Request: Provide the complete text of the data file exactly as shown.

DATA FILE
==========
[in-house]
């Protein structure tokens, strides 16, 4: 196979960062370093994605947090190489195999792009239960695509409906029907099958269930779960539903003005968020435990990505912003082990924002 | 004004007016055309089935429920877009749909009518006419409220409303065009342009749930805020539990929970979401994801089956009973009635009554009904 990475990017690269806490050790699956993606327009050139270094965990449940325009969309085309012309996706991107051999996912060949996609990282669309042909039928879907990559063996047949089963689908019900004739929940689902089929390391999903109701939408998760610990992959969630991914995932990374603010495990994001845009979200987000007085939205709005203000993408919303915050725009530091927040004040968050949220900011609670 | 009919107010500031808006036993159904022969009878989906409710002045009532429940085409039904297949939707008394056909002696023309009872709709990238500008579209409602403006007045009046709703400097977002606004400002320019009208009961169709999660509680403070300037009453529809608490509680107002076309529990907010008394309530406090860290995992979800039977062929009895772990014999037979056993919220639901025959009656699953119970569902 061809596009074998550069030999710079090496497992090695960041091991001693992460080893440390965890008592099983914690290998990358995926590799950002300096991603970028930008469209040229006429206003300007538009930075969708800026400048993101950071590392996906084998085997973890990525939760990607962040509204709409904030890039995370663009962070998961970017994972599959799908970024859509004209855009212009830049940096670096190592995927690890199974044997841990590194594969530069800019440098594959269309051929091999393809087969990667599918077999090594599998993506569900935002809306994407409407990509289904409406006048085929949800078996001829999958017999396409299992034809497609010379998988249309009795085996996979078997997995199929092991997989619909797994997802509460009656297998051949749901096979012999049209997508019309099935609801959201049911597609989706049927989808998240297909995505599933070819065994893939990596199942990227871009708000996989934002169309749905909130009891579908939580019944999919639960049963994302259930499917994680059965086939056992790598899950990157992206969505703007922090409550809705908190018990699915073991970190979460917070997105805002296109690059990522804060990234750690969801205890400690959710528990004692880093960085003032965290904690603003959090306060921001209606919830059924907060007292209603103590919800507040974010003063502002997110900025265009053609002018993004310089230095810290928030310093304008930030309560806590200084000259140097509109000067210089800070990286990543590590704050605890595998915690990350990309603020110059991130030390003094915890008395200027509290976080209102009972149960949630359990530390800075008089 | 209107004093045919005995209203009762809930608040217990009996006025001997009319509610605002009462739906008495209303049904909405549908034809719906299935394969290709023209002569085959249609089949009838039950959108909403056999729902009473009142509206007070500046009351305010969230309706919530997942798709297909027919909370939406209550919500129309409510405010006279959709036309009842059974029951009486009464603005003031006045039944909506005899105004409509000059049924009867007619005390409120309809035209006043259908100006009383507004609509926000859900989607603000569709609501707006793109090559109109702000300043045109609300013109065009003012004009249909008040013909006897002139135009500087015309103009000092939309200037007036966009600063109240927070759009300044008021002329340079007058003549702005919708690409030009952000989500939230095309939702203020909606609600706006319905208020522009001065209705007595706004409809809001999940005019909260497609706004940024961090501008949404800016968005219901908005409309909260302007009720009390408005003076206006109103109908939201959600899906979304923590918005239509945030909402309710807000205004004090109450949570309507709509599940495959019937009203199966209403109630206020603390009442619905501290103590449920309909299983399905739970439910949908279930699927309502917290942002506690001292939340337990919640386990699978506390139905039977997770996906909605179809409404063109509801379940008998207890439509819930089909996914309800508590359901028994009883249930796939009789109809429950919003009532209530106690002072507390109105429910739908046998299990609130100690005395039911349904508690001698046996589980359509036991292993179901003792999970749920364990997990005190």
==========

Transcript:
[in-house]
């Protein structure tokens, strides 16, 4: 196979960062370093994605947090190489195999792009239960695509409906029907099958269930779960539903003005968020435990990505912003082990924002 | 004004007016055309089935429920877009749909009518006419409220409303065009342009749930805020539990929970979401994801089956009973009635009554009904 990475990017690269806490050790699956993606327009050139270094965990449940325009969309085309012309996706991107051999996912060949996609990282669309042909039928879907990559063996047949089963689908019900004739929940689902089929390391999903109701939408998760610990992959969630991914995932990374603010495990994001845009979200987000007085939205709005203000993408919303915050725009530091927040004040968050949220900011609670 | 009919107010500031808006036993159904022969009878989906409710002045009532429940085409039904297949939707008394056909002696023309009872709709990238500008579209409602403006007045009046709703400097977002606004400002320019009208009961169709999660509680403070300037009453529809608490509680107002076309529990907010008394309530406090860290995992979800039977062929009895772990014999037979056993919220639901025959009656699953119970569902 061809596009074998550069030999710079090496497992090695960041091991001693992460080893440390965890008592099983914690290998990358995926590799950002300096991603970028930008469209040229006429206003300007538009930075969708800026400048993101950071590392996906084998085997973890990525939760990607962040509204709409904030890039995370663009962070998961970017994972599959799908970024859509004209855009212009830049940096670096190592995927690890199974044997841990590194594969530069800019440098594959269309051929091999393809087969990667599918077999090594599998993506569900935002809306994407409407990509289904409406006048085929949800078996001829999958017999396409299992034809497609010379998988249309009795085996996979078997997995199929092991997989619909797994997802509460009656297998051949749901096979012999049209997508019309099935609801959201049911597609989706049927989808998240297909995505599933070819065994893939990596199942990227871009708000996989934002169309749905909130009891579908939580019944999919639960049963994302259930499917994680059965086939056992790598899950990157992206969505703007922090409550809705908190018990699915073991970190979460917070997105805002296109690059990522804060990234750690969801205890400690959710528990004692880093960085003032965290904690603003959090306060921001209606919830059924907060007292209603103590919800507040974010003063502002997110900025265009053609002018993004310089230095810290928030310093304008930030309560806590200084000259140097509109000067210089800070990286990543590590704050605890595998915690990350990309603020110059991130030390003094915890008395200027509290976080209102009972149960949630359990530390800075008089 | 209107004093045919005995209203009762809930608040217990009996006025001997009319509610605002009462739906008495209303049904909405549908034809719906299935394969290709023209002569085959249609089949009838039950959108909403056999729902009473009142509206007070500046009351305010969230309706919530997942798709297909027919909370939406209550919500129309409510405010006279959709036309009842059974029951009486009464603005003031006045039944909506005899105004409509000059049924009867007619005390409120309809035209006043259908100006009383507004609509926000859900989607603000569709609501707006793109090559109109702000300043045109609300013109065009003012004009249909008040013909006897002139135009500087015309103009000092939309200037007036966009600063109240927070759009300044008021002329340079007058003549702005919708690409030009952000989500939230095309939702203020909606609600706006319905208020522009001065209705007595706004409809809001999940005019909260497609706004940024961090501008949404800016968005219901908005409309909260302007009720009390408005003076206006109103109908939201959600899906979304923590918005239509945030909402309710807000205004004090109450949570309507709509599940495959019937009203199966209403109630206020603390009442619905501290103590449920309909299983399905739970439910949908279930699927309502917290942002506690001292939340337990919640386990699978506390139905039977997770996906909605179809409404063109509801379940008998207890439509819930089909996914309800508590359901028994009883249930796939009789109809429950919003009532209530106690002072507390109105429910739908046998299990609130100690005395039911349904508690001698046996589980359509036991292993179901003792999970749920364990997990005190």